09/08/2020 ,Fast Company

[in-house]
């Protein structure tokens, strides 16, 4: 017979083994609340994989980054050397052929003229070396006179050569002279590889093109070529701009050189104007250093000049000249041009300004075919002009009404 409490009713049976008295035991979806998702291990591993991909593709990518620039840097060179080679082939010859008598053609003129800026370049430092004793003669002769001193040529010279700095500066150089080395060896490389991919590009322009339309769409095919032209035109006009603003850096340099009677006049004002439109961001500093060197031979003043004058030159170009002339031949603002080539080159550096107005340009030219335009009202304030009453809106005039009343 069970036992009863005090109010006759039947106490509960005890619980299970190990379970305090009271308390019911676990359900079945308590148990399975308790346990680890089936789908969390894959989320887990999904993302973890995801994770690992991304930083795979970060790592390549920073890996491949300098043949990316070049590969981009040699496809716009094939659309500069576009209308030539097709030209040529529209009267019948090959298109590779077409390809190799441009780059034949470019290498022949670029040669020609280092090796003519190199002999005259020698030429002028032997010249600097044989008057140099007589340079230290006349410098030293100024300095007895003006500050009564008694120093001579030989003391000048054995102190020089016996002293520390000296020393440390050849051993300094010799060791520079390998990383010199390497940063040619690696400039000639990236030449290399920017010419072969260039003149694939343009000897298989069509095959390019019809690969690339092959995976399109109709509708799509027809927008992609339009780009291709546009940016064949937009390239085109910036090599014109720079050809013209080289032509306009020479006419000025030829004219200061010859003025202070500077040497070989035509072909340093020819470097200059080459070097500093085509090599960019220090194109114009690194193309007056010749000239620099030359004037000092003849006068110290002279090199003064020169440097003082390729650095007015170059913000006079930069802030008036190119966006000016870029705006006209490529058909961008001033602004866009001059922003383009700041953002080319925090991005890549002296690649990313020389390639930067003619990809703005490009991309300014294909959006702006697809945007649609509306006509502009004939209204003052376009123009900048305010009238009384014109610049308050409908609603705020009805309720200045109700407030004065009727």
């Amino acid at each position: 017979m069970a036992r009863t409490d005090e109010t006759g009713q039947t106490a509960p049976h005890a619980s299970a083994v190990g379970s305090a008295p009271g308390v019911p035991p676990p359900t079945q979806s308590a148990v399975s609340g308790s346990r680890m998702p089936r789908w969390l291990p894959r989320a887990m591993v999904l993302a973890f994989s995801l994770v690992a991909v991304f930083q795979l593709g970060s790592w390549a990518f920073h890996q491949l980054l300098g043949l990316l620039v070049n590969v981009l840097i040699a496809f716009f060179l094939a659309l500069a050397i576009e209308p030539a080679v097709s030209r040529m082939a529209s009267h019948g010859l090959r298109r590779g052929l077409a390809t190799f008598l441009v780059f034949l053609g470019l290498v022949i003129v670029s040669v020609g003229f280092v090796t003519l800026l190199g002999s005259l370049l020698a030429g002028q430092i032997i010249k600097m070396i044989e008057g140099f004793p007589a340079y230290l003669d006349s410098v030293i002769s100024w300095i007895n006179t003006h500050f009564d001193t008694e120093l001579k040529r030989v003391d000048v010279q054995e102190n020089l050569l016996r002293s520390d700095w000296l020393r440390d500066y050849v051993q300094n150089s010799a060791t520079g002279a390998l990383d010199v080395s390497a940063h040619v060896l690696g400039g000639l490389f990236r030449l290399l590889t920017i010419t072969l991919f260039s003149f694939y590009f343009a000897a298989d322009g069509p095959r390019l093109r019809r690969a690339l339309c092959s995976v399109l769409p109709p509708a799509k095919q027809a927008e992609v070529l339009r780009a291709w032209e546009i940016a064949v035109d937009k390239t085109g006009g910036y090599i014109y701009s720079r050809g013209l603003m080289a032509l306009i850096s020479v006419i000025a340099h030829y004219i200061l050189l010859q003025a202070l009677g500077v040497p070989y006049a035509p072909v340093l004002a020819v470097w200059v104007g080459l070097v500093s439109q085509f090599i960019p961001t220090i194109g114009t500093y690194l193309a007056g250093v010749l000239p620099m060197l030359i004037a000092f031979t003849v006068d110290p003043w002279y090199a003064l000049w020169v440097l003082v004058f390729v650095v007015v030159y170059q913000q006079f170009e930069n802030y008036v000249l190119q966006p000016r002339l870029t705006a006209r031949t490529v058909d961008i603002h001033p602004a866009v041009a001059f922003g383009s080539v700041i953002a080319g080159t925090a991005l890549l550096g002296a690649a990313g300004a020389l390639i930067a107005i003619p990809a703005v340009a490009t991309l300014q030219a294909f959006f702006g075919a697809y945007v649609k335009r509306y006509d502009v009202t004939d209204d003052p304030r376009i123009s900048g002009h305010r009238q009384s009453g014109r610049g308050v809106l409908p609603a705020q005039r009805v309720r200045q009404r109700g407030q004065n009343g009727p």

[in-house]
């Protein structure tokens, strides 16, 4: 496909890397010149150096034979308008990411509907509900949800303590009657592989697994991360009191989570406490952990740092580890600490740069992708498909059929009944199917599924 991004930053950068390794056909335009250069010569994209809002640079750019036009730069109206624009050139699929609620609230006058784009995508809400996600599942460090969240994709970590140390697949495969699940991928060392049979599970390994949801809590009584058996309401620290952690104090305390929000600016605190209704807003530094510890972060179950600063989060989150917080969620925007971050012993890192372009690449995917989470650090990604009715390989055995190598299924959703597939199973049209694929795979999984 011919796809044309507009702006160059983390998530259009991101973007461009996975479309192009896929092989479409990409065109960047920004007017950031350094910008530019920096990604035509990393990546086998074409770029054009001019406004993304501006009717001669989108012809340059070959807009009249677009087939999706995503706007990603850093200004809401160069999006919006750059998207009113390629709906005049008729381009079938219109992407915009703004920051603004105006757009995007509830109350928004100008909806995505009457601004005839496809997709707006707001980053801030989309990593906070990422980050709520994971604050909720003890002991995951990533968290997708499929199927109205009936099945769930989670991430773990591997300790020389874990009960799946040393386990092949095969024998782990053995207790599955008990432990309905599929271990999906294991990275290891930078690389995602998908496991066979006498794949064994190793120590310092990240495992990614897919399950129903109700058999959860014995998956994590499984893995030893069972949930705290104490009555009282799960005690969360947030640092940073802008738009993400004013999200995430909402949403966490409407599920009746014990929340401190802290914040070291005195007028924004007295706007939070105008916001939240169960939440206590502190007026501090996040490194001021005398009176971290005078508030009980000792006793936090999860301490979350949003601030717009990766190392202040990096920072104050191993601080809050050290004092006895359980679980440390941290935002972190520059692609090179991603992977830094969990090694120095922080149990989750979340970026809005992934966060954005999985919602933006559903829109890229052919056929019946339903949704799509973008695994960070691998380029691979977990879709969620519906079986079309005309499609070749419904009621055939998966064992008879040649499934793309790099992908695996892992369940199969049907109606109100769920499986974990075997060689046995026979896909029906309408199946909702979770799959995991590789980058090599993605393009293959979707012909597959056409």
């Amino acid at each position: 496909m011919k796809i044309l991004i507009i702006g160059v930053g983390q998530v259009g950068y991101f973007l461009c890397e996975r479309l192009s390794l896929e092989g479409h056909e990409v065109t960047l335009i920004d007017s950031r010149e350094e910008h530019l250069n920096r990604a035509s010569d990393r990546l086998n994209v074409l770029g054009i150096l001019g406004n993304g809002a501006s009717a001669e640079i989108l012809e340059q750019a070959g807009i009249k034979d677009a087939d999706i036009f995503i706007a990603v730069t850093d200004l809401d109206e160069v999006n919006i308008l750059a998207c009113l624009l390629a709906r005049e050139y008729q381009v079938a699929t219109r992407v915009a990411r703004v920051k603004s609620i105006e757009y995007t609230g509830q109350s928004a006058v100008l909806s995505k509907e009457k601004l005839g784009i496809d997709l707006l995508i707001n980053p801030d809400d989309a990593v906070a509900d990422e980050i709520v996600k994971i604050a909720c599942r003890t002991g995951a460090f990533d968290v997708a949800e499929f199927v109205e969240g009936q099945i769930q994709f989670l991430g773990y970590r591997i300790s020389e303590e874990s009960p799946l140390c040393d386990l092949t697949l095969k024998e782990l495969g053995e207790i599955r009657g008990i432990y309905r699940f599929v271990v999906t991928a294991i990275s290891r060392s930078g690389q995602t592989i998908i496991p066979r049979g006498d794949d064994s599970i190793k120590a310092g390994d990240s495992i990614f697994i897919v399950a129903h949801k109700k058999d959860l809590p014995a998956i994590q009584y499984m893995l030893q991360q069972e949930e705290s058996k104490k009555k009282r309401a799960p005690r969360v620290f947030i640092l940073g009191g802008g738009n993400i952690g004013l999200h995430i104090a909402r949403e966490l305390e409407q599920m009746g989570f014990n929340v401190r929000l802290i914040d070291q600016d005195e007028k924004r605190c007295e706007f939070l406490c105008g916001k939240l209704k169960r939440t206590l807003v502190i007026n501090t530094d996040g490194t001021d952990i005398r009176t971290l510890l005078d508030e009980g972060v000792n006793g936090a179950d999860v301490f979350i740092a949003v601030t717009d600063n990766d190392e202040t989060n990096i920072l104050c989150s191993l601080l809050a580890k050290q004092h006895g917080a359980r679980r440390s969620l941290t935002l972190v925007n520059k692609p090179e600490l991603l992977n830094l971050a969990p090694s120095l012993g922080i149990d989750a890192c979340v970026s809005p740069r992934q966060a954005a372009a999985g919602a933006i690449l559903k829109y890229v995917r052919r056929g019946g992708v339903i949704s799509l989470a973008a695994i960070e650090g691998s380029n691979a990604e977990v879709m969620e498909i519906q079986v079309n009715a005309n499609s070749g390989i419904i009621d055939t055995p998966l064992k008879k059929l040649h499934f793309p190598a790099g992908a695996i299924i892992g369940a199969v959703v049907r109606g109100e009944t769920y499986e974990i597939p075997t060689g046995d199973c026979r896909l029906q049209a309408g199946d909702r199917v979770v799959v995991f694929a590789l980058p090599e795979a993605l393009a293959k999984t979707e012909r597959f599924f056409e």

Today, amidst all that is happening in our country and the world, is the best time to launch a business. For one, I fundamentally believe there’s never really a “wrong” time to start a business. Either way, you’re going to face challenges. Either way, you’re going to have to deal with some level of competition. So instead of waiting for the perfect time, you might as well dive right in. But more concretely, the economy right now is fertile ground for entrepreneurs and business owners. Interest rates are as low as they’re ever going to get. Millions of people are looking for jobs, which means labor markets are abundant. The rise of “working from home” has opened a larger pool of talent to choose from when hiring. And most importantly, major industries are showing their vulnerabilities—which means opportunity for entrepreneurs savvy enough to invent new, compelling solutions. There are a handful of trends that have emerged over the past year that will certainly begin to accelerate as we head into 2021. For one, as we get closer to creating a vaccine for the coronavirus, there will be a massive amount of pent-up demand for consumers who have been waiting to travel, go to concerts and sporting events, and even just get back to shopping in retail stores and dining at their favorite restaurants. At the same time, some of these other trends like remote work and leaner workforces I believe will also continue to accelerate—so finding ways to capitalize on both will be crucial for entrepreneurs. Whether you’re looking to launch a new product or start a business in the near future, these are the three big trends I would encourage you to keep a close eye on in 2021. 1. The rise of at-home health products and remote wellness Health and wellness products are certainly going through a major push right now. Over the past year, I have talked to dozens of entrepreneurs in a wide range of industries: supplements, at-home genetic illness analysis, testing, home fitness, you name it. All of these businesses have quintupled in revenue in the last six months. And while I do believe this growth will most likely deflate a little bit initially after there’s a COVID-19 vaccine, I also foresee this trend roaring back with even more sophisticated products not long after. For example, just in the at-home fitness market, sales of dumbbells and weight plates on eBay increased around 1,500% this year compared to 2019. Private-label vitamin and mineral supplement sales jumped 1,286% compared to a year ago. And according to CNBC and a study done by consulting firm Bain & Company back in May, “Only about 3% to 4% of grocery spending in the U.S. was online before the pandemic, but that’s surged to 10% to 15%.” If there’s one thing the coronavirus really showed society as a whole, it’s that many of the ways we thought to take care of ourselves (going to the gym, going to the grocery store, etc.) can, in some way, also be done at home. I don’t believe after COVID-19 the everyday person will stop leaving their house and only want to work out at home and have their groceries delivered. But more and more, people have certainly found it to be a convenient alternative on certain days when they need it. 2. The diversification of supply chains Many businesses outsource manufacturing to other countries: China and Mexico being two of the most common. But depending on how trade wars continue between America and these other countries will heavily impact many businesses here in the states. That said, there has also been tremendous innovation and investment around manufacturing automation. And so, depending on the product, price point, and consumer base you’re targeting, it could begin to make sense to manufacture here in the United States as opposed to outsourcing those efforts to another country. You can also control all parts of your process a lot more easily than if you were to do so overseas. For example: Less lag time Can receive just-in-time inventory Less strain on company cash flow The trend that is emerging is that more and more entrepreneurs are beginning to realize how risky it is to have their entire business reliant on one supply chain, or one manufacturing partner. If something happens politically, or even just with their partner in the business, all of a sudden they’re in a tough situation. So, if you’re launching a new product or venture, I would strongly encourage you to at least have other supply chain options at your disposal and know what the possible implications would be if something were to go wrong. 3. The acceleration of e-commerce E-commerce is quickly establishing itself to be the best and easiest way to launch a product and/or business. From a testing point of view, it’s much more effective to engage and gather feedback from customers online than if you were to try to do something similar as a brick-and-mortar type of business. Facebook and Google remain the easiest ways to market to broad customers and also end up leading to the highest margins—because you end up owning the relationships you have with your customers directly (as opposed to someone walking into a store, buying a product, and leaving). That said, I believe it’s important for businesses to maintain as much control over the shopping experience as possible. I would try to stay away from third-party ecommerce sites—including Amazon. A year ago, Amazon was driving 95% of our ecommerce sales here at Hydros. But at a certain point, we realized how much we were leaving on the table by building a business on their platform instead of driving customers to our own website, and actually capturing their information. We pivoted, and today Amazon represents 0.5% of our sales. It’s more of a marketing tool than anything else. The reality is, the coronavirus has severely impacted both retail and mom-and-pop style businesses. Many have either pivoted to ecommerce, or gone out of business. I am still a believer in retail, and I think long term the category will come back and thrive in new, exciting ways. But especially for entrepreneurs looking to launch a new product or venture in the world today, you are far better off starting online and then pursuing any kind of brick-and-mortar distribution later on down the road.